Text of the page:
Singapore banks received over 17,000 home deferment applications

The new Estate Agents (Amendment) Bill will see the maximum fine increased to $200,000 for real estate agencies and $100,000 for property agents. 

The Estate Agents (Amendment) Bill, which was passed in Parliament on Tuesday (5 May), raised the maximum fines that could be imposed on errant real estate agencies and property agents.

Under the bill, the maximum financial penalty that can be imposed to estate agencies was increased to $200,000 per case and $100,000 per case for property agents, up from $75,000 previously.

During the second reading of the Bill, Minister of State for National Development Zaqy Mohamad explained that the new maximum penalty for estate agencies will better match the higher commissions they can potentially earn compared to individual property agents.

The $100,000 maximum fine for property agents will also better match the commissions they receive, which are generally lower compared to that of estate agencies, but can still be quite high, he said.

Related: 3 Times Property Agents in Singapore Broke the Rules (And What You Can Do)

The Bill also outlines the duties of estate agents and property agents in the prevention of money laundering and terrorism financing, as recommended by inter-governmental body Financial Action Taskforce (FATF).

This comes after the Singapore Police Force (SPF) seized over $27 million in criminal proceeds from one of the biggest Ponzi scams in China in 2016.

“The monies were transferred to Singapore to purchase a $23.8 million Sentosa Cove bungalow, with the purchase falling through when one of the Ponzi scheme’s key accomplices was arrested in China, noted Zaqy.

Although investigations showed that no local party was involved, the SPF successfully prosecuted the conveyancing lawyer and real estate salesperson involved in the planned property acquisition, he said.

“Both of them knew that their client, the bungalow buyer, had been arrested in China for involvement in a Ponzi scheme. But clearly, both did not fulfil their obligations to lodge Suspicious Transaction Reports with the Police.”

The Bill mandates real estate agencies and property agents to conduct due diligence checks on their customers, reporting any suspicious transactions to the Suspicious Transaction Reporting Office (STRO).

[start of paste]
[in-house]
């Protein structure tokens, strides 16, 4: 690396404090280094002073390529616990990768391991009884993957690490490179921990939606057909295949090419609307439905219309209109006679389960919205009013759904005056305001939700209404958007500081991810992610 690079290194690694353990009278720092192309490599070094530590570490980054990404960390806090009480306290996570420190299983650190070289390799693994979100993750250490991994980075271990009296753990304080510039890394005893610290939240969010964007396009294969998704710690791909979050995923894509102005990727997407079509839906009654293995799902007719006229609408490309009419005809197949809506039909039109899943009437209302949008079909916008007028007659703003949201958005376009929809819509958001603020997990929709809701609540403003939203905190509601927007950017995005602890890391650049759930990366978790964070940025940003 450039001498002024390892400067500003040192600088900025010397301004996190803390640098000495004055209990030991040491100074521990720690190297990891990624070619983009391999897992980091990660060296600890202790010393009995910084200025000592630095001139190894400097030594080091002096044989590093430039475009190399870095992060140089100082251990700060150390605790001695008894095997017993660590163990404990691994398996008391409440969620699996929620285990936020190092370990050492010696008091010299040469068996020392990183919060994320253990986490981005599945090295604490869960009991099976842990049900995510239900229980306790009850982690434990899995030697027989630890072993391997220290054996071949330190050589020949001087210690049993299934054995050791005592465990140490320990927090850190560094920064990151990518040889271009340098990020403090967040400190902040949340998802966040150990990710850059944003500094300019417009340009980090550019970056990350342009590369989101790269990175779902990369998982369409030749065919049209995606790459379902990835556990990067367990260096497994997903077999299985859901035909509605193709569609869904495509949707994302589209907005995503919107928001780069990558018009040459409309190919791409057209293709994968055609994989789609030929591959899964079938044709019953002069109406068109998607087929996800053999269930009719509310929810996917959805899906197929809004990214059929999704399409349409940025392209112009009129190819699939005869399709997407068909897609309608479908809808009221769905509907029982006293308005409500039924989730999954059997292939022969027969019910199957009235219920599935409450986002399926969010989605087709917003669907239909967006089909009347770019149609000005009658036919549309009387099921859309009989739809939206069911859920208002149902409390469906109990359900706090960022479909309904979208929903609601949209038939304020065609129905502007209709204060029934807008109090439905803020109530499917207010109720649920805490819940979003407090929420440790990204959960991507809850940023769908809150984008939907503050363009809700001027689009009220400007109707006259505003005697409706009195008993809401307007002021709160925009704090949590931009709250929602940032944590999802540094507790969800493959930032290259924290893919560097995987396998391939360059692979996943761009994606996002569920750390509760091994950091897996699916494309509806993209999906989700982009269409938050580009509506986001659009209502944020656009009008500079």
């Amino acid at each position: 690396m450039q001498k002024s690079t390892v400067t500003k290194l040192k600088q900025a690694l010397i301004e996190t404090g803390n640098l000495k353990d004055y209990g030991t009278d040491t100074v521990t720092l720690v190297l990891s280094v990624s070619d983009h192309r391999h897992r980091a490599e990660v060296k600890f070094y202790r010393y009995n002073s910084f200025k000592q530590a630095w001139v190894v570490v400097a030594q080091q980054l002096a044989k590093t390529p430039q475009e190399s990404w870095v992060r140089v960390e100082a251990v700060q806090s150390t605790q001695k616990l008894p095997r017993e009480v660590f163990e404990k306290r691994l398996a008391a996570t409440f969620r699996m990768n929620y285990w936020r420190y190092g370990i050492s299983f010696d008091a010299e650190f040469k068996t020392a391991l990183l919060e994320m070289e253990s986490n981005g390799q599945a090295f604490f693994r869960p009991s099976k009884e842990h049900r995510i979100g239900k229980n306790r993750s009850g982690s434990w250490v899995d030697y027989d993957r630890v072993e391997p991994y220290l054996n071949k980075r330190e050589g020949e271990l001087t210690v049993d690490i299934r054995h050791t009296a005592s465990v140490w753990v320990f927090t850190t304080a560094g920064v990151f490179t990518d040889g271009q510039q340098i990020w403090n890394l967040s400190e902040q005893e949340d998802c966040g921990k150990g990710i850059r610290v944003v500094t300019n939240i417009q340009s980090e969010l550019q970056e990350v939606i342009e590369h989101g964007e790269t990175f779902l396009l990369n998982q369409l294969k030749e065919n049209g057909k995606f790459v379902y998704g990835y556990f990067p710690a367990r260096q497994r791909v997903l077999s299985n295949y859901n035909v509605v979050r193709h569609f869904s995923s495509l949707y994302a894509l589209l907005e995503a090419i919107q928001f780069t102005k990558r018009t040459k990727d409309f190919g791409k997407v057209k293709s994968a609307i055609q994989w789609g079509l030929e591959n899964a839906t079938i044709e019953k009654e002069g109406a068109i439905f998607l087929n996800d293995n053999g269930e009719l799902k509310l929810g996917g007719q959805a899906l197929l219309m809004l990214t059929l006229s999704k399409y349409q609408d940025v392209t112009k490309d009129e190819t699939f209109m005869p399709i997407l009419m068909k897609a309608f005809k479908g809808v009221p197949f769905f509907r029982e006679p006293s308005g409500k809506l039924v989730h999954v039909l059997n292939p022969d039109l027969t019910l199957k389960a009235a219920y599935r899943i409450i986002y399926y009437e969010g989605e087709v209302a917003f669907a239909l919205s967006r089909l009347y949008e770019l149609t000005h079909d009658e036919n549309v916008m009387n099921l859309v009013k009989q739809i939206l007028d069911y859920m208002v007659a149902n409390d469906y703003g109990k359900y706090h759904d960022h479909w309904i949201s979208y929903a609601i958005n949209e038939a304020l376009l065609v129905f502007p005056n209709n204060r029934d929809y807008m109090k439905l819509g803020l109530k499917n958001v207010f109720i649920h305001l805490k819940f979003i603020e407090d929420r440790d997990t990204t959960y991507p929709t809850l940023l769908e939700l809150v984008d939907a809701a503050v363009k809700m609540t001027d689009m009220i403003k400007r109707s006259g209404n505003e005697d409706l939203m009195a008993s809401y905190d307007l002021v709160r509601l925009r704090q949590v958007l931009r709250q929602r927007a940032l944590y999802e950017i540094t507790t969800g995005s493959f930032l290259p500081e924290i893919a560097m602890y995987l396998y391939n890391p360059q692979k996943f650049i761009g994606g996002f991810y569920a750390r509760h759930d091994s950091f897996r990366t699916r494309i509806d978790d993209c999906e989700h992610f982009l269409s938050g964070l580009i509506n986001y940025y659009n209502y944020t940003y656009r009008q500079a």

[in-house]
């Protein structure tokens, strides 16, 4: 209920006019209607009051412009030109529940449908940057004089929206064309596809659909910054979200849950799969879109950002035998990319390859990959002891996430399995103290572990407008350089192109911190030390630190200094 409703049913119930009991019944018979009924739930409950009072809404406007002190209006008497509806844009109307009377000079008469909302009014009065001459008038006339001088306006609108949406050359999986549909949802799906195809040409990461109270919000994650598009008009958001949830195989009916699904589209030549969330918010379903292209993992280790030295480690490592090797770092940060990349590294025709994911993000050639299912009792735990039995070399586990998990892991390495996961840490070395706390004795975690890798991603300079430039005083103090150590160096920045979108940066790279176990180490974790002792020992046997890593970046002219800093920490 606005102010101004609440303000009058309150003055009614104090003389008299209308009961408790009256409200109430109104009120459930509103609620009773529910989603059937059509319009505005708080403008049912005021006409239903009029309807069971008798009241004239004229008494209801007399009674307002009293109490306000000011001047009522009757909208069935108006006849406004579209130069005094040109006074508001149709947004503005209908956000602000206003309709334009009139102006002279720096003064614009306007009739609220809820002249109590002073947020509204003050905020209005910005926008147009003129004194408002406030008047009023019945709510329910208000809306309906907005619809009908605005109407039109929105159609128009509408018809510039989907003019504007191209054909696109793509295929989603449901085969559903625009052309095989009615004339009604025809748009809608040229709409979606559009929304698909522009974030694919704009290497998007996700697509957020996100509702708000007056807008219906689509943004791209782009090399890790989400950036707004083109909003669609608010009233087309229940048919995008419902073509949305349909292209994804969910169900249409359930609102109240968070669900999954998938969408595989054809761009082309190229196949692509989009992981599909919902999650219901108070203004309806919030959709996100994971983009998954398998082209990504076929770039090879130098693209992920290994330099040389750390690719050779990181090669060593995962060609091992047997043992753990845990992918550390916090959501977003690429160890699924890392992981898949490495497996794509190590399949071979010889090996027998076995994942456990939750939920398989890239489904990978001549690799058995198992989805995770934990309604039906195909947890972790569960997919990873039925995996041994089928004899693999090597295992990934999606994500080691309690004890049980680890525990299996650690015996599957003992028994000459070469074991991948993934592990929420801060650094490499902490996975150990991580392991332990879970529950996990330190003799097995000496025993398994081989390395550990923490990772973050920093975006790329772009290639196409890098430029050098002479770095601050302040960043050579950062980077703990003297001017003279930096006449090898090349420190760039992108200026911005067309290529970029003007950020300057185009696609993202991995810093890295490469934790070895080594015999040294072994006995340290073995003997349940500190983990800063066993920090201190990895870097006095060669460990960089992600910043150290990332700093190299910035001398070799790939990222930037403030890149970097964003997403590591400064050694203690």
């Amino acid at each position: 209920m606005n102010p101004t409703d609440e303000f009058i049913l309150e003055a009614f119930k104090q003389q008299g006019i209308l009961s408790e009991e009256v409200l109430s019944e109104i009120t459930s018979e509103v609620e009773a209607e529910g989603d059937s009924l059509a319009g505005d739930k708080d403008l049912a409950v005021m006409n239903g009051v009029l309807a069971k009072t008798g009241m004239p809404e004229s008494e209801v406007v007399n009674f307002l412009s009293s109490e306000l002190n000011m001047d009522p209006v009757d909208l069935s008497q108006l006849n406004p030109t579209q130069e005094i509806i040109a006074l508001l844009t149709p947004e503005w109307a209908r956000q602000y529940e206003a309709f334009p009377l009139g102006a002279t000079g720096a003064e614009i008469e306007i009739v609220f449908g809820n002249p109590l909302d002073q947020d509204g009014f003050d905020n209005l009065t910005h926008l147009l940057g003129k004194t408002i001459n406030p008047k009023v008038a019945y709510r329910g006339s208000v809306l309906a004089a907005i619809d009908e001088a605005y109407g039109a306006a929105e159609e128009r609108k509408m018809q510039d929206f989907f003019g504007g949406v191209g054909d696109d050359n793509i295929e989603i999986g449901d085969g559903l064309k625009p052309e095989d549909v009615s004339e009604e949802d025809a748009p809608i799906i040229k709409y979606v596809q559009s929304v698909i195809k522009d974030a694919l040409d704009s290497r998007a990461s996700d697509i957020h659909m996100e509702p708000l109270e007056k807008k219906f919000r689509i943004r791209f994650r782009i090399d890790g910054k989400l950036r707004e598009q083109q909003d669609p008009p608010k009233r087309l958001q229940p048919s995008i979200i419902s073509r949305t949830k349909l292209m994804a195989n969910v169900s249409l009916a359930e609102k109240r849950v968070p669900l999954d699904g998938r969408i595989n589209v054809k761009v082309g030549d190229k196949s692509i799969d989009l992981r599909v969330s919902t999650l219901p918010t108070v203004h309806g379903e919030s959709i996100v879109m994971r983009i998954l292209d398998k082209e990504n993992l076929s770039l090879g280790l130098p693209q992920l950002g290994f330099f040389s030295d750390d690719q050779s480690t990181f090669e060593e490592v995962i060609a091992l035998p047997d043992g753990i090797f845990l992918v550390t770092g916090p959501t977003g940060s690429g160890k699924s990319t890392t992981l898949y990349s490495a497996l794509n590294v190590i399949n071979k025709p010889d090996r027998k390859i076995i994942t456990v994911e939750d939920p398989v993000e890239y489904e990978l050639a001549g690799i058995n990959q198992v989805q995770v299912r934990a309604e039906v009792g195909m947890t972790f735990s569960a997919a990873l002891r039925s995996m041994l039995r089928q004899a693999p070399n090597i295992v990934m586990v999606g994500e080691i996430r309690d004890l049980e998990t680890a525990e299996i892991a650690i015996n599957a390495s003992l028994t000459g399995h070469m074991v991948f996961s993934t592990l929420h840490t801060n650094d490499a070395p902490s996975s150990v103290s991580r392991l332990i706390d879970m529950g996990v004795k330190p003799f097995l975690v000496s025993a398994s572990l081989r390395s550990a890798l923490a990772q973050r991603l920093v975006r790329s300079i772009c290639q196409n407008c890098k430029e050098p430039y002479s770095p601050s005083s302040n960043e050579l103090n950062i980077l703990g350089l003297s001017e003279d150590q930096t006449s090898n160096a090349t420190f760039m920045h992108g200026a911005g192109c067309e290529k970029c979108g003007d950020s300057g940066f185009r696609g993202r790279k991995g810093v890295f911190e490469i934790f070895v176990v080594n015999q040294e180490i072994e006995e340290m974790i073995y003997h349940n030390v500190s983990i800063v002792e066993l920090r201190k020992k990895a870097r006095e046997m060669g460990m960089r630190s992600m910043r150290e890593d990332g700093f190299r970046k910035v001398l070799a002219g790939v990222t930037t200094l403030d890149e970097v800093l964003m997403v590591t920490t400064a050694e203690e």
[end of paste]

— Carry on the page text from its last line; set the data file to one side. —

Real estate firms are also required to keep records of the due diligence checks conducted, which could be inspected by the Council for Estate Agencies (CEA).

The Bill also allows CEA to impose a fine of up to $5,000 to errant estate agents and property agents.

“This provides better deterrence against repeated and less serious breaches that do not warrant action by the Disciplinary Committee, but are serious enough to merit punishment,” said Zaqy.

Previously, CEA could issue a “letter of advice” or refer serious cases to a disciplinary committee, which would impose a fine, and revoke, suspend or impose conditions on an estate agency’s licence or a property agent’s registration.

The minister, however, noted that such disciplinary proceedings can be resource-intensive, while the “letter of advice” has limited deterrent and punitive effect.

The Bill also enhance CEA’s investigative powers, such as requiring a person “to attend before an inspector, give statements, and provide documents to be inspected, copied or extracted”.

Providing false or misleading information to the inspector, or refusal to comply with the requirements will be considered an offence under the Bill.

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Victor Kang, Digital Content Specialist at PropertyGuru, edited this story. To contact him about this or other stories, email